Feb 4, 2013 - This video explains to graph graph horizontal and vertical stretches and compressions in the form a*f(b(x-c))+d. This video looks at how a and b affect the g... Horizontal Stretching and Compression of Graphs This applet helps you explore the changes that occur to the graph of a function when its independent variable x is multiplied by a positive constant a (horizontal stretching or compression). The Rule for Horizontal Stretches and Compressions: if y = f(x), then y = f(bx) gives a horizontal stretch when 0 < b < 1 and a horizontal compression when b > 1. Note that unlike translations where there could be a more than one happening at any given time, there can be either a horizontal stretch or a vertical compression but not both at the same time. As you may have notice by now through our examples, a vertical stretch or compression will never change the \(x\) intercepts. This is a good way to tell if such a transformation has occurred. Example 261 In the above function, if we want to do horizontal expansion or compression by a factor of "k", at every where of the function, "x" co-ordinate has to be multiplied by the factor "k". Then, we get the new function y = f (kx) The graph of y = f (kx) can be obtained by expanding or compressing the graph of y = f (x) horizontally by the factor "k". Stretching a graph involves introducing a coefficient into the function, whether that coefficient fronts the equation as in y = 3 sin(x) or is acted upon by the trigonometric function, as in y = sin(3x). Though both of the given examples result in stretches of the graph of y = sin(x), they are stretches of a certain sort. The first example ... Well let's think about it. If it was multiplying by just a positive 2.5, you would stretch it out. At each point it would go up by a factor of 2 and 1/2. But it's a negative 2.5, so at each point, you're going to stretch it out and then you're going to flip it over the x-axis. So let's do that. So when x was 0, you got 1 in this case. Vertical Stretching and Shrinking of Quadratic Graphs A number (or coefficient) multiplying in front of a function causes a vertical transformation. Vertical Stretching and Shrinking are summarized in the following table: Horizontal translations: Translation right h units Translation left h units Combined horizontal and vertical Reflection in x -axis Stretch Shrink Shrink/stretch with reflection Vertex form of Absolute Value Function I get mixed up with vertical and horizontal compressions/stretches when it comes to looking at the equation. If the equation isY= .25(Xsquared), is that a horizontal stretch/compression or vertical stretch/compression? If the equation is Y=2(Xsquared), which of those is it? If the equation is Y=(.25X)squared, which is it? Stretching a graph involves introducing a coefficient into the function, whether that coefficient fronts the equation as in y = 3 sin(x) or is acted upon by the trigonometric function, as in y = sin(3x). Though both of the given examples result in stretches of the graph of y = sin(x), they are stretches of a certain sort. The first example ... According to your post, we want "a horizontal stretch by a factor of 1/2." Since stretches and compressions are inverses, we know that a stretch by a factor of 1/2 is the same as a compression by a factor of 2. The quoted portion of the linked page tells us that, to get a compression of a factor of k, we need a k greater than 1. Hence, k must be 2. I get mixed up with vertical and horizontal compressions/stretches when it comes to looking at the equation. If the equation isY= .25(Xsquared), is that a horizontal stretch/compression or vertical stretch/compression? If the equation is Y=2(Xsquared), which of those is it? If the equation is Y=(.25X)squared, which is it? “horizontal shift to the right (left) by _____ units” “vertical stretch/compression by a factor of _____” “horizontal stretch/compression by a factor of _____” 11. Given the graph of the function f(x) shown below. Graph each of the given transformations. Practice Problems: Pg 216: 8,10,28 Pg 223: 3,5,19 C > 1 stretches it; 0 < C < 1 compresses it We can stretch or compress it in the x-direction by multiplying x by a constant. g(x) = (2x) 2. C > 1 compresses it; 0 < C < 1 stretches it; Note that (unlike for the y-direction), bigger values cause more compression. We can flip it upside down by multiplying the whole function by −1: g(x) = −(x 2) Find a possible equation for the common logarithmic function graphed in Figure \(\PageIndex{21}\). Figure \(\PageIndex{21}\) Solution. This graph has a vertical asymptote at \(x=–2\) and has been vertically reflected. We do not know yet the vertical shift or the vertical stretch. We know so far that the equation will have form: I get mixed up with vertical and horizontal compressions/stretches when it comes to looking at the equation. If the equation isY= .25(Xsquared), is that a horizontal stretch/compression or vertical stretch/compression? If the equation is Y=2(Xsquared), which of those is it? If the equation is Y=(.25X)squared, which is it? The equations used to make the stretch and compression are: and . Which equation do you think goes with which graph? If you guessed that the red graph is and the blue graph is then you are correct. Now, based on this can you make generalizations about vertical stretches and compressions? Well let's think about it. If it was multiplying by just a positive 2.5, you would stretch it out. At each point it would go up by a factor of 2 and 1/2. But it's a negative 2.5, so at each point, you're going to stretch it out and then you're going to flip it over the x-axis. So let's do that. So when x was 0, you got 1 in this case. If the constant is between 0 and 1, we get a horizontal stretch; if the constant is greater than 1, we get a horizontal compression of the function. Given a function [latex]y=f\left(x\right)[/latex], the form [latex]y=f\left(bx\right)[/latex] results in a horizontal stretch or compression. Identify a horizontal or vertical stretch or compression of the function f(x) = √x by observing the equation of the function g(x)= 1/8 √x . A) A horizontal stretch by a factor of √1/8 B) A vertical compression by a factor of 8 C) A horizontal compression by a factor of 8 D) A vertical stretch by a factor of √1/8 Sep 14, 2013 · introduction to horizontal stretches and compressions and reflections over the y-axis If the constant is between 0 and 1, we get a horizontal stretch; if the constant is greater than 1, we get a horizontal compression of the function. Given a function [latex]y=f\left(x\right)[/latex], the form [latex]y=f\left(bx\right)[/latex] results in a horizontal stretch or compression. Feb 4, 2013 - This video explains to graph graph horizontal and vertical stretches and compressions in the form a*f(b(x-c))+d. This video looks at how a and b affect the g... Vertical stretch and reflection. The graph of y=ax² can be stretched by changing the value of a; in addition, a negative value of a will reflect the curve along the x-axis. Exercise: Vertical Stretch of y=x². The graph of y=x² is shown for reference as the yellow curve and this is a particular case of equation y=ax² where a=1. Nov 10, 2019 · Often when given a problem, we try to model the scenario using mathematics in the form of words, tables, graphs, and equations. One method we can employ is to adapt the basic graphs of the toolkit … Q. Which equation has a horizontal stretch, vertical compression, shift left and shift down? Stretching a graph involves introducing a coefficient into the function, whether that coefficient fronts the equation as in y = 3 sin(x) or is acted upon by the trigonometric function, as in y = sin(3x). Though both of the given examples result in stretches of the graph of y = sin(x), they are stretches of a certain sort. The first example ... The equations used to make the stretch and compression are: and . Which equation do you think goes with which graph? If you guessed that the red graph is and the blue graph is then you are correct. Now, based on this can you make generalizations about vertical stretches and compressions? Figure 274 Explore the properties of horizontal stretches and compressions discussed in this section with this applet. You can change the base function \(f(x)\) using the input box and see many different stretches/compressions of \(f(x)\) by moving around the \(a\) slider. Subsection Exercises 1 Exploring Horizontal Compressions and Stretches Q. Which equation has a horizontal stretch, vertical compression, shift left and shift down? Sep 14, 2013 · introduction to horizontal stretches and compressions and reflections over the y-axis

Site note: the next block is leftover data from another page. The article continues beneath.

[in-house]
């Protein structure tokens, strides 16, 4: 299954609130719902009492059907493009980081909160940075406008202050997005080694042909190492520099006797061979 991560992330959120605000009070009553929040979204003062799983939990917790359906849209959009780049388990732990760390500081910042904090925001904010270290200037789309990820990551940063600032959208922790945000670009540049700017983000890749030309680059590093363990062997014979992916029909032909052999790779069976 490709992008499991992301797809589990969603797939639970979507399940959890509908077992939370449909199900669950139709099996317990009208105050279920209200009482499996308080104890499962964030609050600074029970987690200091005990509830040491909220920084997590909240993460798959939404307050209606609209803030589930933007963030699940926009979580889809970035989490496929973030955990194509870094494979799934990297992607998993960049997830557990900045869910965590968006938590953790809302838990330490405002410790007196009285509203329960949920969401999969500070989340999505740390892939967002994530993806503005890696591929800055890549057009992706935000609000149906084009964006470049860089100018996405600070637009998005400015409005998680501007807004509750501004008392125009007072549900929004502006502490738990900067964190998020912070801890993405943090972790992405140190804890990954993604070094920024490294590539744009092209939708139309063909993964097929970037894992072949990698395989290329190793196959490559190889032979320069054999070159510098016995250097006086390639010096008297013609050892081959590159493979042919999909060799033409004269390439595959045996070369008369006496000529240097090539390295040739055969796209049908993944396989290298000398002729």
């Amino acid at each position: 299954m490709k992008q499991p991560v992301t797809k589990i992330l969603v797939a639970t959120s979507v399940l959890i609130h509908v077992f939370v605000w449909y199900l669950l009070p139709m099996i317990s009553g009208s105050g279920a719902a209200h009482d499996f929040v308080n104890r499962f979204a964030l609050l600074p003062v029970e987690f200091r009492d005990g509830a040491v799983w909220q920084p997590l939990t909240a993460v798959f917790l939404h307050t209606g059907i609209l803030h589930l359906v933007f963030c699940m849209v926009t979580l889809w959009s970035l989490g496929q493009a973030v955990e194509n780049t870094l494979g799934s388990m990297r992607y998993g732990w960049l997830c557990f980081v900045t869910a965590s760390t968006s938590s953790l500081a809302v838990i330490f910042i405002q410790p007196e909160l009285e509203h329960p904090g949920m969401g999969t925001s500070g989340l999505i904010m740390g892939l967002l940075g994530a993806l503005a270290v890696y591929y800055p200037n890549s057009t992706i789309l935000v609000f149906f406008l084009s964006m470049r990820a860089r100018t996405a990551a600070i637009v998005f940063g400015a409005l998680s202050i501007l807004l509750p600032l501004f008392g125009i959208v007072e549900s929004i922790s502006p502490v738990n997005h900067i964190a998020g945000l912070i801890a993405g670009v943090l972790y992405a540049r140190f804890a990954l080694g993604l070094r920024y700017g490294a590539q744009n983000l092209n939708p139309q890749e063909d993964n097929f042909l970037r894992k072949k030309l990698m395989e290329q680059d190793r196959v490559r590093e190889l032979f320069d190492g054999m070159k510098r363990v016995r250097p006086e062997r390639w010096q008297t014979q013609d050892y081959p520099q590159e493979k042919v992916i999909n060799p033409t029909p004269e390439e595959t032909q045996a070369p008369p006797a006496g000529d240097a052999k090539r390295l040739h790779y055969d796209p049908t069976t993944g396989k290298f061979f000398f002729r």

A.) A horizontal stretch by a factor of 5. B.) A vertical compression by a factor of 5. C.) A vertical stretch by a factor of 5. D.) A horizontal compression by a factor of 5. Identify a horizontal or vertical stretch or compression of the function ƒ(x) = x2 by observing the equation of the function g(x) = (4x)2.? A.) The base graph vertically ...